Conservation status: Fossil
A model of Archaeopteryx lithographica
on display at the Oxford University Museum
Archaeopteryx is a Jurassic fossil bird that shares both bird and reptile features; it is widely accepted as the earliest and most primitive known bird. Fossils show the presence of wings and feathers, as in birds, but also teeth (which modern birds do not have), claws on the wings, and a long, lizard-like tail, with tail vertebrate, such as with reptiles (Mayr 2001). The description of the first intact specimen in 1861 (two years after Charles Darwin published The Origin of Species), set off a firestorm of debate about evolution and the role of transitional fossils that endures to this day.
Over the years, ten specimens of Archaeopteryx have been found, all in a limestone deposit near Solnhofen, Germany. The fine-grained limestone, which preserves detailed casts of features not often fossilized, is used by artists and printers for lithographic plates, thus the species name Archaeopteryx lithographica. These fossils are attributed to the Upper (or Late) Jurassic period, about 145 million years ago.
As a fossil that fills a large gap between reptiles and birds, Archaeopteryx has been referred to as a missing link (Mayr 2001). At one point, it was also widely considered a direct ancestor of modern birds, but many current paleontologists view it now as a side branch. There are divergent theories on whether birds arose from archosaurian reptiles in the late Triassic, more than 200 million years ago, or from theropod dinosaurs in the more recent Cretaceous, about 80-110 million years ago. The two camps, understandably, view differently where Archaeopteryx fits in the scheme between reptiles, or dinosaurs, and modern birds.
Since its timely discovery in 1860 and description the next year, shortly after Darwin predicted such transitional fossils in The Origin of Species, Archaeopteryx has been presented as evidence for Darwin's theory of descent with modification. As such it has gained a great deal of notoriety, not only in scientific discourse but also in textbooks and the public media. Nonetheless, despite the significance attributed to this species, Archaeopteryx does not significantly illuminate possible transitions between reptiles/dinosaurs and birds, since it appears in the fossil record fully formed, with a lack of any transitional forms between reptiles or dinosaurs and itself. The history surrounding Archaeopteryx does reveal, however, much about the process of science, with competing theories espoused by different camps, and at times a tendency to espouse seemingly definitive conclusions beyond that of the known facts.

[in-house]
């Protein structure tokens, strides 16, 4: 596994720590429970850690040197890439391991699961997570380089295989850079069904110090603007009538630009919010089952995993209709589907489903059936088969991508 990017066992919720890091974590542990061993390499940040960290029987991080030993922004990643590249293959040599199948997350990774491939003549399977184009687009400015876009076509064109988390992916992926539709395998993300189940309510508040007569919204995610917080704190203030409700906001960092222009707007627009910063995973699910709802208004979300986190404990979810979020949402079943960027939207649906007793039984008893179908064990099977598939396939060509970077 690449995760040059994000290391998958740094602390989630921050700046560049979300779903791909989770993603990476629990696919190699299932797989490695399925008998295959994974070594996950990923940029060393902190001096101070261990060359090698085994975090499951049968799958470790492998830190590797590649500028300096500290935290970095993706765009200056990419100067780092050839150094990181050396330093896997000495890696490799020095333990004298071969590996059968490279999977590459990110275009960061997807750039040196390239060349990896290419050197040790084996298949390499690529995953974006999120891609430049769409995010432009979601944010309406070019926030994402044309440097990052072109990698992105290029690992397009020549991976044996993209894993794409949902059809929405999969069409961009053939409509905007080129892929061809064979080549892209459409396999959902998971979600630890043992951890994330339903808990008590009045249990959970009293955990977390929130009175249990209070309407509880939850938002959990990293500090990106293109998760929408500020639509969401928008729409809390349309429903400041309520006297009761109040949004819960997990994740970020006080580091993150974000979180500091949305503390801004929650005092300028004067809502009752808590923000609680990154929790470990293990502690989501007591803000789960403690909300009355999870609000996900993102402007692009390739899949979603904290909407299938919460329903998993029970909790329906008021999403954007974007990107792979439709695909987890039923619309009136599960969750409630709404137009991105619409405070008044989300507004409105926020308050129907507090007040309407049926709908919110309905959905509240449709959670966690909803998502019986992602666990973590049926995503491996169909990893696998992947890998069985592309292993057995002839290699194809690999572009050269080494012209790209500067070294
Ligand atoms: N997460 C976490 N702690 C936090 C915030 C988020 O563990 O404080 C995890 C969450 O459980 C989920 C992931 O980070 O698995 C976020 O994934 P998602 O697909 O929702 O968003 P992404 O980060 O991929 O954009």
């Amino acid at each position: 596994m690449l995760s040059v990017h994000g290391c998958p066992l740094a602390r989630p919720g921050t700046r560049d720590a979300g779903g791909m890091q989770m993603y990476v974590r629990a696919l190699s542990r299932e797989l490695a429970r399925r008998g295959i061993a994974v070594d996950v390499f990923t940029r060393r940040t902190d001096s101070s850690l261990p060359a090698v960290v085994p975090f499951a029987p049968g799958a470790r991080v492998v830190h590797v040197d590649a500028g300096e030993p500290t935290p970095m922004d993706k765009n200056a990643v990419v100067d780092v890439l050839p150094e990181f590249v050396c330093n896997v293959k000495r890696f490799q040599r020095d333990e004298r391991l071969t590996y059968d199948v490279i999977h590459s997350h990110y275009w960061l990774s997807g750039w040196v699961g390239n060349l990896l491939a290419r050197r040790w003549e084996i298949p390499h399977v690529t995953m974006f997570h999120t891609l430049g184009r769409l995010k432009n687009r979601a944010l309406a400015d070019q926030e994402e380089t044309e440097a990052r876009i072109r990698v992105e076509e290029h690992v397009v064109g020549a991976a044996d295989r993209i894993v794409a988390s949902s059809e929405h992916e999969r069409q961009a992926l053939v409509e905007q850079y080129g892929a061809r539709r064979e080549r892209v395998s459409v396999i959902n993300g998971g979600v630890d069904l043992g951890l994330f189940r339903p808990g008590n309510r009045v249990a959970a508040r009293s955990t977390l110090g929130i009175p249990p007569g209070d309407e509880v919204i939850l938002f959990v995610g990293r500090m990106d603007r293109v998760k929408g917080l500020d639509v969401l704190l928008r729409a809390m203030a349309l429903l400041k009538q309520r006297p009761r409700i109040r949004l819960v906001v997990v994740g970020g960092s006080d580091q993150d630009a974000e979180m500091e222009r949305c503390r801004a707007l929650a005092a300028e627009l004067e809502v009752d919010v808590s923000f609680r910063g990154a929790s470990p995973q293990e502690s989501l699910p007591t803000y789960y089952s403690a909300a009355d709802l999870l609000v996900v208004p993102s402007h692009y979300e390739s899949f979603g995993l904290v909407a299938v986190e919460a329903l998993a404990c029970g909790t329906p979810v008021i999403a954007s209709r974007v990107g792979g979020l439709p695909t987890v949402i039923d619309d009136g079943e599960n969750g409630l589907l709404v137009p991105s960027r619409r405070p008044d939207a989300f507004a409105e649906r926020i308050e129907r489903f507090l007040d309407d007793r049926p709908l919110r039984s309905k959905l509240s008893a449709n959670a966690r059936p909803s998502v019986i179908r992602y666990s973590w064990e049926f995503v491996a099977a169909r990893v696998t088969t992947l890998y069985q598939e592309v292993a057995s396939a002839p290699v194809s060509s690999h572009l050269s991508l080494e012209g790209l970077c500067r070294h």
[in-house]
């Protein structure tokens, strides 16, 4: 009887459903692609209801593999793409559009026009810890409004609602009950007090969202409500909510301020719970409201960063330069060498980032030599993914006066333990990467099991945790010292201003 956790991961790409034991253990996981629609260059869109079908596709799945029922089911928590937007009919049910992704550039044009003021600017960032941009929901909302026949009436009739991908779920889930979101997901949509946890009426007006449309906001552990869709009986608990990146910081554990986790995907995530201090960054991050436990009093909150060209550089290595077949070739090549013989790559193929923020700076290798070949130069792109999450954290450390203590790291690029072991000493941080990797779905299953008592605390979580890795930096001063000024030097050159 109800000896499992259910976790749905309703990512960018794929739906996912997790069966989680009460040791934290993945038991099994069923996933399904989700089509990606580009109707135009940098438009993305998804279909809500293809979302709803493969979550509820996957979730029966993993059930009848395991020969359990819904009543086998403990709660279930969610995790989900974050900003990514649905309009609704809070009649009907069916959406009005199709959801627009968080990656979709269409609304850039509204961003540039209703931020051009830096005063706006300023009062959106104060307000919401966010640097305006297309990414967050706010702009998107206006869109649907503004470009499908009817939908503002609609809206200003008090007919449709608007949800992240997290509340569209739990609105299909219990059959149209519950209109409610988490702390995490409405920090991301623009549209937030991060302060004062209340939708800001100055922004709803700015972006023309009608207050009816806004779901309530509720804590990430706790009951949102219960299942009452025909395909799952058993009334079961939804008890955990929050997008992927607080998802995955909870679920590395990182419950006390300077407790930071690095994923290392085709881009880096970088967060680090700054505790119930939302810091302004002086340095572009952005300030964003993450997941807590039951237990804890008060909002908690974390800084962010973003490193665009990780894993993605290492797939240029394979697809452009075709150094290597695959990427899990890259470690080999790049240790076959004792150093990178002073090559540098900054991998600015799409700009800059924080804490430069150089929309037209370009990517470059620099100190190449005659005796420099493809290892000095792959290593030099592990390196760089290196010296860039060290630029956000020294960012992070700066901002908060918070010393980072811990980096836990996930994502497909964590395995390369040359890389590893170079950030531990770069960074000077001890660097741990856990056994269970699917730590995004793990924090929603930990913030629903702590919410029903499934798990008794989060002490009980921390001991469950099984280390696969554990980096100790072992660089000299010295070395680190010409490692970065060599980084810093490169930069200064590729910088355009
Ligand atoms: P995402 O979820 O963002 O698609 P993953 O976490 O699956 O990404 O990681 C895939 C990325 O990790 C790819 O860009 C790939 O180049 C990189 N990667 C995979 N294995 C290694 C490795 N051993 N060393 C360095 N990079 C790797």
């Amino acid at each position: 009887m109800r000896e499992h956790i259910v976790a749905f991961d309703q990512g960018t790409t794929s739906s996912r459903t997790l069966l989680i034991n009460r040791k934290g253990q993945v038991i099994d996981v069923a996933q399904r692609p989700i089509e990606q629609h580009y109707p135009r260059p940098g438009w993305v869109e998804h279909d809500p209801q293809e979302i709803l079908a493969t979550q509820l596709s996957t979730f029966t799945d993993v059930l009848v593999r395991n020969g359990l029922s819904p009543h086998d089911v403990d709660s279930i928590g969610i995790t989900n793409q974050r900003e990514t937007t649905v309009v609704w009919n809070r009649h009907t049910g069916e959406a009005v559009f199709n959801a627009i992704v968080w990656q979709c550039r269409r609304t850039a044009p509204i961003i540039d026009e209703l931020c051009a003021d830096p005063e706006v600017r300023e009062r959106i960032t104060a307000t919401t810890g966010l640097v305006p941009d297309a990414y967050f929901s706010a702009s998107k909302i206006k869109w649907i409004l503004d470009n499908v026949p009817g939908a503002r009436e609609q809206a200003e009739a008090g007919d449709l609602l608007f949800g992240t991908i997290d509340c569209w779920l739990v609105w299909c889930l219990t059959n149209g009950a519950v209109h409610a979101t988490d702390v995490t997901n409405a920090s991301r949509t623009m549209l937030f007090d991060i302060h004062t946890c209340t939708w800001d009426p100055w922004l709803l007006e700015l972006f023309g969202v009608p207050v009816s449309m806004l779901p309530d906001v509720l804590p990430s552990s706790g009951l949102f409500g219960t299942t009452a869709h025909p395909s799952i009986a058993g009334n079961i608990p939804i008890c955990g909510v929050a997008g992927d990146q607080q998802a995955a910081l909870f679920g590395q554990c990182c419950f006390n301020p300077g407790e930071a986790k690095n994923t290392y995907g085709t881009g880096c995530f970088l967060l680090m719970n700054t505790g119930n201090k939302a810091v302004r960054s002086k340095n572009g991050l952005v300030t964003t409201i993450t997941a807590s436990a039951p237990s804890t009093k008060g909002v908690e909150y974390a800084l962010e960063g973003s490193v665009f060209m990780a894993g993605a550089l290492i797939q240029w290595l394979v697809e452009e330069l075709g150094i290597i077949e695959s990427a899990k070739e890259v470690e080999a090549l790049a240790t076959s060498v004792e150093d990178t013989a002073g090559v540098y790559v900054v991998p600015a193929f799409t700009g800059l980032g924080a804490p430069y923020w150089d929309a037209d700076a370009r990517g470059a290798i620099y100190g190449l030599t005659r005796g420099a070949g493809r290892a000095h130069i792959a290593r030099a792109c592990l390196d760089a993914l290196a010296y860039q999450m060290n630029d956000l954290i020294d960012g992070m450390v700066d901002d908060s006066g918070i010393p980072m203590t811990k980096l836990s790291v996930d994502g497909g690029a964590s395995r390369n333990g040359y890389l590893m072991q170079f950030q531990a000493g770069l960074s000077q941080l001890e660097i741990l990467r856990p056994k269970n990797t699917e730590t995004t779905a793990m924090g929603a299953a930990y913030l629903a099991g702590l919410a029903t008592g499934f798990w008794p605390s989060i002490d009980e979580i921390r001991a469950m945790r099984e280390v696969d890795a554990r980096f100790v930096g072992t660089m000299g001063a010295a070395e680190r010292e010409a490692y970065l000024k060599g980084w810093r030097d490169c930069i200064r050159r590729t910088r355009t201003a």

Based on the fossil evidence, Archaeopteryx was similar in size and shape to a magpie, with short, broad wings and a long tail. The feathers resemble those of living birds, but Archaeopteryx was rather different from any bird we know of today: it had jaws lined with sharp teeth, three fingers ending in curving claws, and a long bony tail.
It is unclear where Archaeopteryx fits in the evolution of birds. There are two major conjectures regarding the origin of birds. The thecodont theory holds that birds arose from archosaurian reptiles, perhaps in the late Triassic more than 200 million years ago. The dinosaurian theory holds that birds evolved from theropod dinosaurs at an earlier date.
Some consider Archaeopteryx to be a powerful piece of evidence that birds evolved from dinosaurs. The skeleton is similar to the dinosaurs of the families Dromaeosauridae and Troodontidae. However, Archaeopteryx also presents a complication in this matter. The most bird-like, bipedal dinosaurs, which are presented as the ancestors of birds, actually trace to the Cretaceous, about 70 to 100 million years ago, or well after Archaeopteryx, the earliest known bird, had disappeared.